Severe acute respiratory syndrome (SARS) in neonates and children

Arch Dis Child Fetal Neonatal Ed. 2005 Nov;90(6):F461-5. doi: 10.1136/adc.2005.075309.


Severe acute respiratory syndrome (SARS) runs a more benign course in children during the acute phase. Infants born to mothers with the disease did not acquire the infection through vertical transmission. The treatment strategy for children with SARS has not been standardised and is based on adult experience. Thus far, no deaths have been reported in the paediatric age group. Exercise impairment and residual radiological abnormalities were present six months after diagnosis. It is important to assess these patients on a regular basis to detect and provide appropriate management for any persistent or emerging long term sequelae in the physical, psychological, and social domains. This review describes the current understanding of SARS coronavirus infection in newborns and children.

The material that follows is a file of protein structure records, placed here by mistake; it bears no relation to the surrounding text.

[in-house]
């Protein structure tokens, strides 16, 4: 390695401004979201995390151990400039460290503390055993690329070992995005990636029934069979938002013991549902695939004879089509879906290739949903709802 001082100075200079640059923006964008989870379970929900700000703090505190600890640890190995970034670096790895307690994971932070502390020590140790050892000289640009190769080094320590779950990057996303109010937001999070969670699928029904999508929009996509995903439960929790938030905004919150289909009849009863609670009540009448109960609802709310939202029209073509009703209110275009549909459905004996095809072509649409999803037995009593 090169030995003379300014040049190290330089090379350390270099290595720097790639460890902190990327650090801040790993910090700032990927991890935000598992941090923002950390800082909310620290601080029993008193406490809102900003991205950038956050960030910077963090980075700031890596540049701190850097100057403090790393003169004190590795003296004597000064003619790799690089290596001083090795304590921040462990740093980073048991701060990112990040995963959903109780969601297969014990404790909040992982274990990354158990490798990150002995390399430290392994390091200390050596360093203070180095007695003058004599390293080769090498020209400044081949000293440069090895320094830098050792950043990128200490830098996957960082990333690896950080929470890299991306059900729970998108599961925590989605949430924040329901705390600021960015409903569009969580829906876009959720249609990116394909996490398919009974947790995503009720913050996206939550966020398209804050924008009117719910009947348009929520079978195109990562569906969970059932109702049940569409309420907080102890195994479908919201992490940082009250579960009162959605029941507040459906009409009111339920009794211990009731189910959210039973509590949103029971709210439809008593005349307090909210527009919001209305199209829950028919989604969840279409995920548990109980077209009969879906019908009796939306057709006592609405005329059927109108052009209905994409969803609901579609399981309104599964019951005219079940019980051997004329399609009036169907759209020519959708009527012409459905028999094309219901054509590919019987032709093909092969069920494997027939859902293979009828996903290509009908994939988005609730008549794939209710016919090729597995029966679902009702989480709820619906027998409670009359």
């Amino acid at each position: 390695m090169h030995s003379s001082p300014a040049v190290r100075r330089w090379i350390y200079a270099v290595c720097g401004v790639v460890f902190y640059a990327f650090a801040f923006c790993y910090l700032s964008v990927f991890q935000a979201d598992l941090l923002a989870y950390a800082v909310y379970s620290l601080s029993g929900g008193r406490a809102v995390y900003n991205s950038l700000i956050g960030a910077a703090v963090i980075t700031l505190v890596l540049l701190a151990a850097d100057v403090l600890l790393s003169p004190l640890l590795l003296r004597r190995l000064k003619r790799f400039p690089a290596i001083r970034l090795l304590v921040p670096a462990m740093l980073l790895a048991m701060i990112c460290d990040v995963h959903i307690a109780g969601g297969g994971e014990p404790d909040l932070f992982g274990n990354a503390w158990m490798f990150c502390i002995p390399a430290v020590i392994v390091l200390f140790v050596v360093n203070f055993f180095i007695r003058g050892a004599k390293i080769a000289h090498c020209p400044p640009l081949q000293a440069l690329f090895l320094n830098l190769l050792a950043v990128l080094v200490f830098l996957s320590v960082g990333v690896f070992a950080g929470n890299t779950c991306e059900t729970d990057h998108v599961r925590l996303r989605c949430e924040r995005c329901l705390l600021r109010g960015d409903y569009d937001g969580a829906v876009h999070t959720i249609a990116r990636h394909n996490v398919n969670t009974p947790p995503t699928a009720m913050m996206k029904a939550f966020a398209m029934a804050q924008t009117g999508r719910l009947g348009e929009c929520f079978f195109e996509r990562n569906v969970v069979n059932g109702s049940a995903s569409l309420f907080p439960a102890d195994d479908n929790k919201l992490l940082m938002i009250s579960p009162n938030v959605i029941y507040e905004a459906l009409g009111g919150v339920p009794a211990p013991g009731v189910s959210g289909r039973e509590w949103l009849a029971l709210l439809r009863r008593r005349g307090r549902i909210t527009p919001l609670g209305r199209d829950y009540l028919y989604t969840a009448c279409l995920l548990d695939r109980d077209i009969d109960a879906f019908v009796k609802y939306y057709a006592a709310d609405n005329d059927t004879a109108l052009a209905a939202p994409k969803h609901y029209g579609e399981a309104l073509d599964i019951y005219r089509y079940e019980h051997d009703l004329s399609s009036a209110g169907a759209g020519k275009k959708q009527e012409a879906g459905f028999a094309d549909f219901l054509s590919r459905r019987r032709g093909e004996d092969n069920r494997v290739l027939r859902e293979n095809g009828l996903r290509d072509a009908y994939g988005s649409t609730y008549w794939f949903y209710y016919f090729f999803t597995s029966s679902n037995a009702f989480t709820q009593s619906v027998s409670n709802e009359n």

Publication types

  • Review

MeSH terms

  • Acute Disease
  • Adolescent
  • Child
  • Female
  • Humans
  • Infant, Newborn
  • Infectious Disease Transmission, Vertical
  • Pregnancy
  • Pregnancy Complications, Infectious
  • Prenatal Exposure Delayed Effects
  • Prognosis
  • Severe Acute Respiratory Syndrome / diagnosis*
  • Severe Acute Respiratory Syndrome / epidemiology
  • Severe Acute Respiratory Syndrome / therapy